Evaluating the Efficacy of Lie-Detection Technology


Credibility assessment instruments (commonly known as lie detectors) are a critical component of homeland security efforts. Agencies rely on these technologies to evaluate the credibility of information provided by suspects and witnesses in investigations in the U.S. and abroad. Investigators must have a high degree of confidence in the results for these technologies to be useful. 

Evaluating credibility assessment instruments presents significant challenges for investigators. To determine the efficacy of the instrument, researchers must create psychological and physiological states in research subjects that mirror the responses of potential suspects and witnesses. However, this is difficult to do in an artificial environment in which subjects know that the stakes are not real. A client asked Battelle to design and conduct a series of studies to evaluate next-generation credibility assessment technologies and determine their efficacy in detecting possible deception. 


Battelle evaluated prototypes of four next-generation credibility assessment technologies, including eye-tracking, detection of arterial trembling using laser Doppler vibrometry, thermal imaging of blood flow patterns in the face, and a hand-held system collecting electrodermal and vasomotor measurements using a fingertip device.

To collect valid and reliable data, Battelle designed the studies using principles of cognitive science and psychology. The Battelle team brought together experts in human factors and human centric design, including psychologists, cognitive scientists, communication experts, designers and engineers. The study was conducted under the guidance of Battelle’s Internal Review Board (IRB) to ensure compliance with ethical requirements for studies involving human subjects.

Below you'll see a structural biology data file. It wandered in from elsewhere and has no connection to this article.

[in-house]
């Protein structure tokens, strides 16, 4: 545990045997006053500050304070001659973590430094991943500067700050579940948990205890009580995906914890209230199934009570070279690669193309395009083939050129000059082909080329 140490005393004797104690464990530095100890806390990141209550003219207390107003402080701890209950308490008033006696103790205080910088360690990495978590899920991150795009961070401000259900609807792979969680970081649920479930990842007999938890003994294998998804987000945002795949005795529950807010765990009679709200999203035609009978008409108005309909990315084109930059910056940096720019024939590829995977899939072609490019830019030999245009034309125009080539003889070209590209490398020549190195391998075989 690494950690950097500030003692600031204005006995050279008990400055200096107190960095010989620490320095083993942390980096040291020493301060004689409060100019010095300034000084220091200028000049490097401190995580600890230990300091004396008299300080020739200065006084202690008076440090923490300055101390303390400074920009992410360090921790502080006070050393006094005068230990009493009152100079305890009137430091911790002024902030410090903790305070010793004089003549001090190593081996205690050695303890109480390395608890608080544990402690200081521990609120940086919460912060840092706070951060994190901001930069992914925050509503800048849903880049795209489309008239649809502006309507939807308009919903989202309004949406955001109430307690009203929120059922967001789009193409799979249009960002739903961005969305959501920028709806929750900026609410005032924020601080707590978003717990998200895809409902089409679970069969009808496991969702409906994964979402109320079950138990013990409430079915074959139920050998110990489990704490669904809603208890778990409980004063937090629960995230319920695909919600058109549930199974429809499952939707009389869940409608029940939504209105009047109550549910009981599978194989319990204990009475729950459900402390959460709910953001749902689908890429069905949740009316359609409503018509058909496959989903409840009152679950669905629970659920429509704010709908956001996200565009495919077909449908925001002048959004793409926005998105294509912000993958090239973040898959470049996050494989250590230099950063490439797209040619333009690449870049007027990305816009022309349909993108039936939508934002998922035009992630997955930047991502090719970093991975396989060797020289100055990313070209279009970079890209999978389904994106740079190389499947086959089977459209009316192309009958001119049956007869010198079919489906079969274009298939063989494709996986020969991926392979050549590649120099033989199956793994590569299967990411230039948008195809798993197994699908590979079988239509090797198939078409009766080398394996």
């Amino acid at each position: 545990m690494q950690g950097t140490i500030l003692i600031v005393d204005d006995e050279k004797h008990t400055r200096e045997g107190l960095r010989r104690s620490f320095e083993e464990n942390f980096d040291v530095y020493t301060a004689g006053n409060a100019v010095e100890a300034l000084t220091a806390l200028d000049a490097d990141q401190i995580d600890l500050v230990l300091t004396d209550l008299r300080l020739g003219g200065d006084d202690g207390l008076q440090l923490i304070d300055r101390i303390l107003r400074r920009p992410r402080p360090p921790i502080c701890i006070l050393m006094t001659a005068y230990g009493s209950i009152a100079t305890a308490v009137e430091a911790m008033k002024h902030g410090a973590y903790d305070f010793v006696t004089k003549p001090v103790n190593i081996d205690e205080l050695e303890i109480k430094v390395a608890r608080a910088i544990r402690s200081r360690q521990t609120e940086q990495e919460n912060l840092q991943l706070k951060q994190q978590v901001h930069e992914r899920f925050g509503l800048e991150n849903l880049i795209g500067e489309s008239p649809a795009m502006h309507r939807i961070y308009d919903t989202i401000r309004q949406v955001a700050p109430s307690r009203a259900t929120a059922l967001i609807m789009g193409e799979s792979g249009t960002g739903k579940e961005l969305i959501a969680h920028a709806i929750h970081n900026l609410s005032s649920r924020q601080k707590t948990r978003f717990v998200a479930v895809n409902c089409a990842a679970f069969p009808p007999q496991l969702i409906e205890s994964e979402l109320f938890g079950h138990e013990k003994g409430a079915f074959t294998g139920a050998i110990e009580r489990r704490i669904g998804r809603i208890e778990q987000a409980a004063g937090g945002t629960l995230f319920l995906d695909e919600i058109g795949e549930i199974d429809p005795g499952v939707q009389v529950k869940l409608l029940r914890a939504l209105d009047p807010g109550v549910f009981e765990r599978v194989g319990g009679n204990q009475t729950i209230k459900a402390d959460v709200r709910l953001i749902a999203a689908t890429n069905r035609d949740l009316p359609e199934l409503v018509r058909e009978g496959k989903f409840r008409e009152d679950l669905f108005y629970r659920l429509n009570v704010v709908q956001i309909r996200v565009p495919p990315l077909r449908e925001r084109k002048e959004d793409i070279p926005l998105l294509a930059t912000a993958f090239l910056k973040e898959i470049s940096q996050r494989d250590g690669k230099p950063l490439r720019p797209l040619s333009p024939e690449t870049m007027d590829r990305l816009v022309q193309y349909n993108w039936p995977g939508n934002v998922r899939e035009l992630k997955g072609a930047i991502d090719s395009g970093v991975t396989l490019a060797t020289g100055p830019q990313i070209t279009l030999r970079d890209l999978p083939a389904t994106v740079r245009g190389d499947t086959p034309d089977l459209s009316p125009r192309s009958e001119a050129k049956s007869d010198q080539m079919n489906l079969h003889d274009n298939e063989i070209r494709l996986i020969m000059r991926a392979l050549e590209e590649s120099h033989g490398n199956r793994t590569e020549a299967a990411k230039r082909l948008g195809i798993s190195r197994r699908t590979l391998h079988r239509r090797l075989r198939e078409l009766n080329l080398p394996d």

Battelle recruited more than 1,200 test subjects representing a broad range of demographics, and ultimately tested more than 600. During the tests, subjects participated in a mock crime exercise in which they were directed to either provide or withhold certain information from investigators. Researchers used a variety of psychological techniques to create a state of heightened arousal and sense of jeopardy similar to the state of mind of a subject in a criminal investigation. For example, participants were asked to engage in physical activity, put in uncomfortable social situations, and offered monetary rewards if they could successfully “fool” investigators. The resulting state of heightened physiological and psychological arousal allowed investigators to gather valid and reliable efficacy data for each of the four technologies. 


The results of these studies allowed our client to evaluate the technological maturity of the candidate systems. Results showed that one instrument in particular was a reliable screening tool that can be used to provide a preliminary assessment of the credibility of statements provided by suspects and witnesses. Since then, this instrument has proved to be a valuable asset in investigations of all kinds around the globe.